4 Customers, 4 Points - Trendpoint Launches Green Data Center plan, Sharing Best Practices

Trendpoint Systems has a press release announcing their new Four Point Plan for Green Data Centers.


Data centers, projected to be world’s biggest source of greenhouse gas pollution, face tough regulations and carbon taxes for “energy offenders”

San Ramon, CA, August , 2008 –Trendpoint Systems, a leader in data center energy management solutions, today announced a four-point plan aimed at dramatically reducing energy costs and carbon emissions at data centers. A recent study by McKinsey & Co. predicted that data centers will surpass the airline industry as the largest source of carbon dioxide emissions by 2020 and called for data centers to double their energy efficiency by 2012. Trendpoint projects that by implementing only a part of its plan -- focused on managing cooling costs -- data centers can reduce energy costs by a third or more.

The four point plan from Trendpoint provides a comprehensive approach for measuring, monitoring and managing energy use at data centers in order to help companies tackle this urgent problem. The plan will also enable companies to set and manage an energy budget that will allow them to comply with proposed regulations on energy use and emissions, such as those slated for enforcement in California by 2010. The state will be the first in the U.S. to follow the lead of the U.K. and other European countries in establishing “cap and trade” regulations that will impose limits on energy use at data centers and other businesses, imposing a hefty “carbon tax” for those that do not comply. Businesses that do comply will be able to trade their energy savings on the open market in an “energy exchange.”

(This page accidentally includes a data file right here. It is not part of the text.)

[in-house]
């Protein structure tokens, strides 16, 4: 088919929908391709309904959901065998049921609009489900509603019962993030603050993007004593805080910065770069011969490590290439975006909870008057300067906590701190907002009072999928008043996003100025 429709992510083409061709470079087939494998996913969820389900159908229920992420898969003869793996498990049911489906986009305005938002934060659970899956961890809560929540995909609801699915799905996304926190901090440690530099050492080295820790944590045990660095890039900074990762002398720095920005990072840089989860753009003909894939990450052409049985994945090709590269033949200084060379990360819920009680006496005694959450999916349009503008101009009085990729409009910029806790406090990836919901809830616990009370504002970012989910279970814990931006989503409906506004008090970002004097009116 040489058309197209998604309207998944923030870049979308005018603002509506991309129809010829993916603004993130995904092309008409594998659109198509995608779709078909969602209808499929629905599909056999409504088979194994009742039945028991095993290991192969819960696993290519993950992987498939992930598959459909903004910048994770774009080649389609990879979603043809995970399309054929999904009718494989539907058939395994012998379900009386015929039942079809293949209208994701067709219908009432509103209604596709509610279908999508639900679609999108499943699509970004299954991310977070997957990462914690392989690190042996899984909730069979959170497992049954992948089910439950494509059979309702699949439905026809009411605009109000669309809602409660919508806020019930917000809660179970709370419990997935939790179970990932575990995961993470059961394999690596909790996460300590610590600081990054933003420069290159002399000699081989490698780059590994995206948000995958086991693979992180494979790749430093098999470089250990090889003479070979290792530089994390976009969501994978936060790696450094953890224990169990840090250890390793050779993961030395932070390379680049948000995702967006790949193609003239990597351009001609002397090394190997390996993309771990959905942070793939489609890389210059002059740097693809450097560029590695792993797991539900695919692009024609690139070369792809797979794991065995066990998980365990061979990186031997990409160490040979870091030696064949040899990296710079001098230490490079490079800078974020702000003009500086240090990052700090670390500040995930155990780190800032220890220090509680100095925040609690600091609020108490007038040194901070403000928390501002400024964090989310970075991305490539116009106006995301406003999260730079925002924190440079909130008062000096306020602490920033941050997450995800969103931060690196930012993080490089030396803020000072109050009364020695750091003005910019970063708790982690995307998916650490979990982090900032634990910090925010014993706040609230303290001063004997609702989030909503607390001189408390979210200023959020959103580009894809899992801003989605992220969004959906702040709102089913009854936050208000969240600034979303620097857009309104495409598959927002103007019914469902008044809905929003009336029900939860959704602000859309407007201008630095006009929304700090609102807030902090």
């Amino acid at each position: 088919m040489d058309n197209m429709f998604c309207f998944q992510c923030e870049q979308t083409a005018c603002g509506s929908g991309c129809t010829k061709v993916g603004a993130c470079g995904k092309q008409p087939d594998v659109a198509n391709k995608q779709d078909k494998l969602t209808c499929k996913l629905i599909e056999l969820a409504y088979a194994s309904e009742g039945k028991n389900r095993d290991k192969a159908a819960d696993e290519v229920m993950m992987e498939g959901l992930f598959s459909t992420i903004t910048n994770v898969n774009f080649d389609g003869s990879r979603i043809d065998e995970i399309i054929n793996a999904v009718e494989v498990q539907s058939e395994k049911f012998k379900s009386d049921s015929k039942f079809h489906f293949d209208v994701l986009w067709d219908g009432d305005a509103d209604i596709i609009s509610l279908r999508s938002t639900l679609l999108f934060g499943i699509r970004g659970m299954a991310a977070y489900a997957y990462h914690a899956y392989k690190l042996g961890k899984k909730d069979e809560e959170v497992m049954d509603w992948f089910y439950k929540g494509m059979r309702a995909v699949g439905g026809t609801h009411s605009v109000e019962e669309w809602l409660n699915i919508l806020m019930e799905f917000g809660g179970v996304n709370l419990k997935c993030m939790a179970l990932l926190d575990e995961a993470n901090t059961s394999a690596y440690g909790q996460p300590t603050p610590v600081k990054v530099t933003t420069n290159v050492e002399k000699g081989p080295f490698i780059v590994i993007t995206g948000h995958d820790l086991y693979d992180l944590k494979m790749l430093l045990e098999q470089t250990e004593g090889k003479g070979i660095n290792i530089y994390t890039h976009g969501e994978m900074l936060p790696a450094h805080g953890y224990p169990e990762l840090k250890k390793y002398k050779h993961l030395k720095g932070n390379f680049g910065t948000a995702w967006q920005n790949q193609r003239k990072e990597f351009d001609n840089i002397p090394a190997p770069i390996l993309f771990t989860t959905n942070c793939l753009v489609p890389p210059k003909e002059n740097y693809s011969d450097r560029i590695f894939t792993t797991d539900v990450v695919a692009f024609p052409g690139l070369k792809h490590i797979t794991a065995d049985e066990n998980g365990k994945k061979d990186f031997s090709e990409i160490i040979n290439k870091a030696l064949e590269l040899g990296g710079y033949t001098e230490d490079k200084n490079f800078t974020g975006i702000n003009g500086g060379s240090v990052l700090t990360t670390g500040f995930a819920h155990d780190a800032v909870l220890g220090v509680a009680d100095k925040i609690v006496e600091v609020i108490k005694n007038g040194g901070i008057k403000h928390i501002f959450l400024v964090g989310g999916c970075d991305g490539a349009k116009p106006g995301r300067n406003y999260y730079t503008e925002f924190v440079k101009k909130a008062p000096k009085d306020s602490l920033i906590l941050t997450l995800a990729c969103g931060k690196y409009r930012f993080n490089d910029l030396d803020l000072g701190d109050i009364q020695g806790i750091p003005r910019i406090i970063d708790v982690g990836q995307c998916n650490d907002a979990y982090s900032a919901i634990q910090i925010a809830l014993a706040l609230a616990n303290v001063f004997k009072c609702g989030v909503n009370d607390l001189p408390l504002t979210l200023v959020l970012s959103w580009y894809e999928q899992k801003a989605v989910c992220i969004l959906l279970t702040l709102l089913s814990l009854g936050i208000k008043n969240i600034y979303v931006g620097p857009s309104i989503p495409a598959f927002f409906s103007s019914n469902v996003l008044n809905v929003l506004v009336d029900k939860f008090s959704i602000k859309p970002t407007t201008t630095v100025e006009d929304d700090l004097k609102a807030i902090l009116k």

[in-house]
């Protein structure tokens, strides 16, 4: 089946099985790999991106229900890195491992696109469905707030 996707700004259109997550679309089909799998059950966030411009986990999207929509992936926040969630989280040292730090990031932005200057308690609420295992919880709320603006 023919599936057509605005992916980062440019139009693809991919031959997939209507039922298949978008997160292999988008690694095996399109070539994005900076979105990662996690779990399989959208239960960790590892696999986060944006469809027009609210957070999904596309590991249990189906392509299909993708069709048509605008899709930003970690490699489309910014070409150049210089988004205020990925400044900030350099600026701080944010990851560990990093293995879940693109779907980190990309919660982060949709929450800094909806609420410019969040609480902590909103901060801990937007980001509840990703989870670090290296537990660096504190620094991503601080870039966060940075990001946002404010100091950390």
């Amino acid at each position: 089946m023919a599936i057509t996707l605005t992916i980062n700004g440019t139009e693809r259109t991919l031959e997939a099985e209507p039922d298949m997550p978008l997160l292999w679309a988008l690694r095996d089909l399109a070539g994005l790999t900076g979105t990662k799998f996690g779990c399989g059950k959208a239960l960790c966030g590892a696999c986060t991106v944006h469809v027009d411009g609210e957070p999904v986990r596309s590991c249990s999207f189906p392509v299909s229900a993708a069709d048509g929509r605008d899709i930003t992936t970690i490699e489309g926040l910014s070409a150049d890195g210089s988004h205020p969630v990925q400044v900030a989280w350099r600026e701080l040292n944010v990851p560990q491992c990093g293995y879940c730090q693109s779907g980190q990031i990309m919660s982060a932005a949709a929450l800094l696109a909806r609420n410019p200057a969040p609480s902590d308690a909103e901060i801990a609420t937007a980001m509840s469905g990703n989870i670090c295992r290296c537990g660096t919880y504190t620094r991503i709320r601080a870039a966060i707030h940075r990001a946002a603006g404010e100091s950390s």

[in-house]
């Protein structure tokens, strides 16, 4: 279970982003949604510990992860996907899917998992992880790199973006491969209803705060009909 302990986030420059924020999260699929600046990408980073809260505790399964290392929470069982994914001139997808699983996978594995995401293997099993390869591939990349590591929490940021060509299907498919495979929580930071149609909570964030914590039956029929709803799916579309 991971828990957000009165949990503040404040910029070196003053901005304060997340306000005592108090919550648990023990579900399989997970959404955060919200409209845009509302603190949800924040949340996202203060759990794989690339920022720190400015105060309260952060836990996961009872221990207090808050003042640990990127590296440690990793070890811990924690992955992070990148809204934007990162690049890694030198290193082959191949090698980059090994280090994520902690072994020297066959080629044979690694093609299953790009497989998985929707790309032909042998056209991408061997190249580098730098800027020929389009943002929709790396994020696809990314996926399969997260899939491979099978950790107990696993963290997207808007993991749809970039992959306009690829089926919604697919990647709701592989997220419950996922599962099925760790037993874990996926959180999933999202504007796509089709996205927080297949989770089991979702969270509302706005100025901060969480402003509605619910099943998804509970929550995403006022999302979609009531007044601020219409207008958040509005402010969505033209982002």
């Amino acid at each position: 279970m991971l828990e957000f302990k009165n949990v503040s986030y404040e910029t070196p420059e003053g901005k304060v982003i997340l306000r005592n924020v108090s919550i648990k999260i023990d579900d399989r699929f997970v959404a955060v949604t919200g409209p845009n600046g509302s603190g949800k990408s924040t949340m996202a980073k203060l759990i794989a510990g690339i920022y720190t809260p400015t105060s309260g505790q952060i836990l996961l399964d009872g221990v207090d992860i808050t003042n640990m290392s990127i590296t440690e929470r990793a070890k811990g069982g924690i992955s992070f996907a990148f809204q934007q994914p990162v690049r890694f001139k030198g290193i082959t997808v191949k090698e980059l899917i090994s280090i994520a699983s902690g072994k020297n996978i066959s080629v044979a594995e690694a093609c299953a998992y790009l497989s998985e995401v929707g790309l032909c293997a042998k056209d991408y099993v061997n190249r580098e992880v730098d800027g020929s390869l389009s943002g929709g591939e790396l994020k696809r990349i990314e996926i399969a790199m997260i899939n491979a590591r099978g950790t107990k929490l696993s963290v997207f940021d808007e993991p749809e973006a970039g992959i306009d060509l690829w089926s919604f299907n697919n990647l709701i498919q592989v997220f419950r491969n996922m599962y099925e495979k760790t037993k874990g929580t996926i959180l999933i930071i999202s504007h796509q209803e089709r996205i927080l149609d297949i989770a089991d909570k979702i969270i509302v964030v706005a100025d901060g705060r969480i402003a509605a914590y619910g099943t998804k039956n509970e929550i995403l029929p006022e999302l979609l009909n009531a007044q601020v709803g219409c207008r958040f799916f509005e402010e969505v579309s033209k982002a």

I had a chance to interview CEO Bob Hunter to understand his product and get a better background on how Trendpoint developed its four point plan. What I found as a basis for their ideas were four showcase customers who were key in developing the plan. The four customers are VMware (NYSE: VMW), Facebook, Carillion IT Services (EDS), and Rosendin Electric.

Proof of how well the Four Point Plan works references an EDS Data center implementation.

EDS saves 25% of cooling energy costs, ROI in less than one year

Trendpoint is already proving the effectiveness of its plan and energy management products at some of the world’s largest data center “brands.” In a study done at an EDS data center in Newcastle, U.K. (conducted by site management firm, Carillion, PLC) the facility was able to cut cooling energy costs by 25% simply by using the Trendpoint energy management solution to target cooling resources to match the heat generated by servers. Hunter believes that even more savings could be realized by implementing the complete Trendpoint Four Point Plan. The Carillion study also reported an ROI of less than one year for the Trendpoint solution at the EDS facility. According to Carillion, the Trendpoint solution will be extended to a second site in the U.K, and to sites throughout the U.K. and Western Europe over the next 2-3 years.

Here are the Four Points. Keep this in mind when you think about your Green IT projects.